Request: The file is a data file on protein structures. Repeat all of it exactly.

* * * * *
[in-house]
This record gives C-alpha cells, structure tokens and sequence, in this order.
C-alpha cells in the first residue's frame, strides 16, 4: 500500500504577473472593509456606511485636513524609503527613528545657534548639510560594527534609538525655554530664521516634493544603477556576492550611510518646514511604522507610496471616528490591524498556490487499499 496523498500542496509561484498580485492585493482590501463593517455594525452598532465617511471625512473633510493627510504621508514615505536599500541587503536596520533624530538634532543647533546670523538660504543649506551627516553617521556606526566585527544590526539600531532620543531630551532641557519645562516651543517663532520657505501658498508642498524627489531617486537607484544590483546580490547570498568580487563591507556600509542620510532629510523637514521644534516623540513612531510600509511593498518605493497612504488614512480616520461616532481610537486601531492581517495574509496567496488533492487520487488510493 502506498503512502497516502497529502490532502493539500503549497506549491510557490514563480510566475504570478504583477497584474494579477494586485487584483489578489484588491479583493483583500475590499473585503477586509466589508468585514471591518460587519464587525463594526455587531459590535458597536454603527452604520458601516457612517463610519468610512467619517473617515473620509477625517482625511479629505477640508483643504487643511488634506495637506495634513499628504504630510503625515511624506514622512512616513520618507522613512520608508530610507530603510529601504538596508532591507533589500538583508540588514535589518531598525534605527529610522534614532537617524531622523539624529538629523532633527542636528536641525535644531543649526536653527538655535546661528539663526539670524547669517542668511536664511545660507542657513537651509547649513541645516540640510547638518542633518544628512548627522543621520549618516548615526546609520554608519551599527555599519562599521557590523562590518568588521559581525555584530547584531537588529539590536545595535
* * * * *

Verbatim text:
[in-house]
This record gives C-alpha cells, structure tokens and sequence, in this order.
C-alpha cells in the first residue's frame, strides 16, 4: 500500500504577473472593509456606511485636513524609503527613528545657534548639510560594527534609538525655554530664521516634493544603477556576492550611510518646514511604522507610496471616528490591524498556490487499499 496523498500542496509561484498580485492585493482590501463593517455594525452598532465617511471625512473633510493627510504621508514615505536599500541587503536596520533624530538634532543647533546670523538660504543649506551627516553617521556606526566585527544590526539600531532620543531630551532641557519645562516651543517663532520657505501658498508642498524627489531617486537607484544590483546580490547570498568580487563591507556600509542620510532629510523637514521644534516623540513612531510600509511593498518605493497612504488614512480616520461616532481610537486601531492581517495574509496567496488533492487520487488510493 502506498503512502497516502497529502490532502493539500503549497506549491510557490514563480510566475504570478504583477497584474494579477494586485487584483489578489484588491479583493483583500475590499473585503477586509466589508468585514471591518460587519464587525463594526455587531459590535458597536454603527452604520458601516457612517463610519468610512467619517473617515473620509477625517482625511479629505477640508483643504487643511488634506495637506495634513499628504504630510503625515511624506514622512512616513520618507522613512520608508530610507530603510529601504538596508532591507533589500538583508540588514535589518531598525534605527529610522534614532537617524531622523539624529538629523532633527542636528536641525535644531543649526536653527538655535546661528539663526539670524547669517542668511536664511545660507542657513537651509547649513541645516540640510547638518542633518544628512548627522543621520549618516548615526546609520554608519551599527555599519562599521557590523562590518568588521559581525555584530547584531537588529539590536545595535